Principle 1: Jesuit Values Inspire. In my nearly 40 years of teaching, I have come to the conclusion that good teaching is about inspiring students to learn as much as it is about teaching substantive principles. The Jesuit values of educating the whole person, pursuing a higher standard, and promoting service and social justice inspire student learning. My experience at the law school proves the point. Students, faculty, staff, and alumni respond enthusiastically to a positive statement of the values that underlie the Jesuit mission, including promoting ethics and concern for others, a statement affirmed by the way our students attack their ethics courses with vigor, and in their apparently insatiable appetite to serve local, national, and international communities. Our students want to do the right thing and are seeking a rationale for being in the classroom that nurtures rather than assassinates the spirit.
Principle 2: Teaching at a Jesuit University is a Privilege and With Privilege Comes Responsibility. I consider being a Jewish dean of a Jesuit law school a gift. How many law deans are lucky enough to awake each morning knowing that the president of the university has told the law faculty that their mission is to “train skilled practitioners who hunger and thirst for justice?” Now that is, as we Jews say, a "mitzvah" (blessing).
I interpret that admonition by USF President Stephen A. Privett, S.J., to mean that legal educators at Jesuit law schools must create an environment in which students gain understanding about the relationship between law and justice and have opportunities to engage in activities that promote justice—opportunities that are easily sown in soil infused with the Jesuit mission.
Principle 3: The Jesuit Mission Can Change the World. By promoting social justice and doing good, the mission holds out the prospect that our inspired students will act in ways that can indeed change the world. I am not suggesting that pursuing the mission will necessarily bring about the structural changes necessary to create a humane and just society. But it might in the long run, and I hope we are not too cynical to see that students serving meals in the Tenderloin, working against the death penalty in Louisiana and Mississippi, working on environmental projects in Indonesia, working with legal educators in Cambodia, and investigating human rights abuses in El Salvador add goodness to the world in which we live.
Principle 4: Our Inclusive Values Benefit Others and Ourselves. Jesuit values provide a unique opportunity for us to explore our own spirituality, regardless of what it is. Involvement in a Jesuit institution provides points and counterpoints for us to question how we engage the world and provides an opportunity for our own spiritual growth to flourish. It turns out that it is not just about service to others. It is also about ourselves!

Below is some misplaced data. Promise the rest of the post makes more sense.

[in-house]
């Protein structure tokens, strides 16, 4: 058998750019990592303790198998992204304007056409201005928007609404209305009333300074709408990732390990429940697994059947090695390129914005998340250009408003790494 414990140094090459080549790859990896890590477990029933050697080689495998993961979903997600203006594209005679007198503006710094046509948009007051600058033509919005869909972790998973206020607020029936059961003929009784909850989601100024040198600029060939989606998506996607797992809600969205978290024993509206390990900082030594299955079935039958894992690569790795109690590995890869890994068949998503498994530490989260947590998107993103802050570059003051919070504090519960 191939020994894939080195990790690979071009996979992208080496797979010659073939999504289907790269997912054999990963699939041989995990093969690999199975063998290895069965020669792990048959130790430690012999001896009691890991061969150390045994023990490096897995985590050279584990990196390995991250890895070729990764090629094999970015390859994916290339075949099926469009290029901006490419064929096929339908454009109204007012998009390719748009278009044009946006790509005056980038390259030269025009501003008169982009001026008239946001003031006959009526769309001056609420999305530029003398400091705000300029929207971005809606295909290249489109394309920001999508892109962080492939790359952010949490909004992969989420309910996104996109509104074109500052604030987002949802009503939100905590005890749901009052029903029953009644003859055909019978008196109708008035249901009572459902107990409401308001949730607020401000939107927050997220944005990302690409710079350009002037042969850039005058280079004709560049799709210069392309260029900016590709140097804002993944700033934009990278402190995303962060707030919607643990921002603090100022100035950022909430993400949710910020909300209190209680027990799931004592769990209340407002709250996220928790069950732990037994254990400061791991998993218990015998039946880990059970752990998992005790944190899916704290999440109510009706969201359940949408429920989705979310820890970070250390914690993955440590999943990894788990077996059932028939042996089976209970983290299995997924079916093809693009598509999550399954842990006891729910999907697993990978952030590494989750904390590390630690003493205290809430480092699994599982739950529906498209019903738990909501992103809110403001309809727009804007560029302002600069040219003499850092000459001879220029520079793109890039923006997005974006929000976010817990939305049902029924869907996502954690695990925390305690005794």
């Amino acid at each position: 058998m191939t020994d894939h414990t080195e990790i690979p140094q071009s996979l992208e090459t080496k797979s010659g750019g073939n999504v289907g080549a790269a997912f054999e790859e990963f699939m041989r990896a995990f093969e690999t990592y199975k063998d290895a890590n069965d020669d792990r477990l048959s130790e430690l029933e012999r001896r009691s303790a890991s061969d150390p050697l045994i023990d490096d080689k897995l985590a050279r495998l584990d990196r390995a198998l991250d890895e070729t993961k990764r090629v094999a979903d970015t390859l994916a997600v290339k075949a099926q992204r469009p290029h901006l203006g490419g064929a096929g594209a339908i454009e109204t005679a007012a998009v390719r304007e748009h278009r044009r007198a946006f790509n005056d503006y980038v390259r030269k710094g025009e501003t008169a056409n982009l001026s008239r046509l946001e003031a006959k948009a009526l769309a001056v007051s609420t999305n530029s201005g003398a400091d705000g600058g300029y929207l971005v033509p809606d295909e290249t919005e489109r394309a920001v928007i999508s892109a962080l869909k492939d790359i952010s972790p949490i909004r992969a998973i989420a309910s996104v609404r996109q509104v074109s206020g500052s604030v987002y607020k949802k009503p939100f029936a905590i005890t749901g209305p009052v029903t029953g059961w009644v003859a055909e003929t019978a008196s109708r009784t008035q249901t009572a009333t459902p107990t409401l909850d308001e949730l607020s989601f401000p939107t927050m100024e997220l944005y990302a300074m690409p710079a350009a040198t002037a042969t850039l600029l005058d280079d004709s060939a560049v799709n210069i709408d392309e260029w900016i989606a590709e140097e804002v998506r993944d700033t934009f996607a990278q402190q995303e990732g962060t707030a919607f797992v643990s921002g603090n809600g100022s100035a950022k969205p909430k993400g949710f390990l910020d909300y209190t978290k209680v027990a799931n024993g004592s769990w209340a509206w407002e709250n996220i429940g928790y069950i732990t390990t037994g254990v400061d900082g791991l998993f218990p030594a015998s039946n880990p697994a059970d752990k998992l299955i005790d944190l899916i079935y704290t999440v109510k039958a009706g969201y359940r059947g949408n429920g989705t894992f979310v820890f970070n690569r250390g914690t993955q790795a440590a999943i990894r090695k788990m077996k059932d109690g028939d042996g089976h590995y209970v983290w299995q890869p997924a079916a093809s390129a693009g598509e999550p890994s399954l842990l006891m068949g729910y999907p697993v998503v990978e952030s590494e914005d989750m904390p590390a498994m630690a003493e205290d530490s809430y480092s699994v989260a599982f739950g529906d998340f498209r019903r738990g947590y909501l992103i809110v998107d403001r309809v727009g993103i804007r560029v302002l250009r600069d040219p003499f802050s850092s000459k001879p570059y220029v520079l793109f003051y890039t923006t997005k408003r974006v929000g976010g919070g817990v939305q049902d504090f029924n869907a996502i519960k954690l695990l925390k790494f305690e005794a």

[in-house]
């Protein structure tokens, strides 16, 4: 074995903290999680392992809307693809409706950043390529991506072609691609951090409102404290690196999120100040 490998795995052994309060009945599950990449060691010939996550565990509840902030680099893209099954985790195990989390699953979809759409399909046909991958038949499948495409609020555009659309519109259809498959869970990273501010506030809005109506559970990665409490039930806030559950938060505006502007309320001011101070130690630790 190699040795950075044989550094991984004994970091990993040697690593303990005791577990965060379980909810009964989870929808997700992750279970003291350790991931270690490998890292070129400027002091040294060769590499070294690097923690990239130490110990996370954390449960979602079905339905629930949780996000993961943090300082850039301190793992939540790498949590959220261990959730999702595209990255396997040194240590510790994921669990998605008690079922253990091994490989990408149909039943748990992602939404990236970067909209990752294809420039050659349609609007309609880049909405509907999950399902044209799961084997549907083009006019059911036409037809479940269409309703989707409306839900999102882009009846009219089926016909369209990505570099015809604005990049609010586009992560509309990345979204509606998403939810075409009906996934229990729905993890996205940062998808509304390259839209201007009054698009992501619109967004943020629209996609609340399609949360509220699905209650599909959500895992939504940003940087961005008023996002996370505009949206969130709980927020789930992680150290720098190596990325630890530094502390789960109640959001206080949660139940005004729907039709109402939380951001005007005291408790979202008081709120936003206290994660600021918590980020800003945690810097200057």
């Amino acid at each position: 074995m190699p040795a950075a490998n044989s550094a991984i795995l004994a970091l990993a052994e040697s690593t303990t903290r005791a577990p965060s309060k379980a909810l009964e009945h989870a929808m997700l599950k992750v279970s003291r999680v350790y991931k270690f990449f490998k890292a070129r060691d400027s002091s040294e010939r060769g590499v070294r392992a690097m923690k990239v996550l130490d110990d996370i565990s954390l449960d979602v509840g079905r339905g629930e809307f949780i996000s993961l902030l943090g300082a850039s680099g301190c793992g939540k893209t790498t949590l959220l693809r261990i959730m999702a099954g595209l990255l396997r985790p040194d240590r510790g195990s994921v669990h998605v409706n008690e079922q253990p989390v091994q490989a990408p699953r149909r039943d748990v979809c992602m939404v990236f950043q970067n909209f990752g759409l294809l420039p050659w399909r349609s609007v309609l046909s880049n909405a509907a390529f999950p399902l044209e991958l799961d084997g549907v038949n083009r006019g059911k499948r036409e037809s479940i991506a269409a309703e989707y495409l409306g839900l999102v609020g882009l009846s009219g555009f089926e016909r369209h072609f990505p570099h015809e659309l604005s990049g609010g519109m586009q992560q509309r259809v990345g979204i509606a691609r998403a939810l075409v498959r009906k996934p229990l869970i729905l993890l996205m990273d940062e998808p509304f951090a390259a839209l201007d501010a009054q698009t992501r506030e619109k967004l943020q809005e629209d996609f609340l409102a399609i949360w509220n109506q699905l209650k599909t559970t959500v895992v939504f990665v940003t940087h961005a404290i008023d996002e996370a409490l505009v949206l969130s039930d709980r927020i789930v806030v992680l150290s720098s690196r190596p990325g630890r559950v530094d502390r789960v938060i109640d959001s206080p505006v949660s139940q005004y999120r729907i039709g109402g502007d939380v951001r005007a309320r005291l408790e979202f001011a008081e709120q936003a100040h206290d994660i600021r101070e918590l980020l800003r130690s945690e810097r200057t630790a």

Indeed, my time at USF has brought me closer to my own faith. My colleagues in the Jesuit community and I have explored the common roots of our religions and discussed and argued contradictions and disappointments that abound in both traditions. Along the way, I’ve attended Mass, presented multiple times with Jesuit colleagues on Jewish and Catholic practices and beliefs, served on the board of the St. Thomas More Society (the martyred patron saint of lawyers), and had the honor of twice giving homilies at St. Ignatius Church. As I struggle with issues about why and how I do my work at USF, I am more interested than ever in my own religious roots. It is no accident that my participation in my weekly Torah study group coincides with my tenure at USF, along with my thoughts about future religious studies.
The mission also provides opportunities for the spiritual growth of our law students. There is a movement afoot nationally to “humanize” legal education where students can too easily lose their work/life balance and their self-confidence. I am proud to say that USF's emphasis on educating the whole student has led the law school to become a leader in the field.
So there you have it: three confessions and four principles from a Jew who improbably migrated from my public school roots to USF. I have no idea where my friend Jimmy ended up. I do know this: I’d love to take that walk with him again from our apartments to school to tell him about the longer journey that I’ve taken in all these years—a journey guided, in part, by an inspiring, inclusive, non-doctrinaire Jesuit mission that demands excellence and rigor, pursues truth and integrity, provides opportunities for engagement in community, and, along the way, brought me closer to my spiritual beliefs and values. Soon I’ll be looking out my window for the last time as dean, staring at the statue of St. Ignatius. I’ll be giving him an appreciative nod for all that I’ve been lucky enough to experience.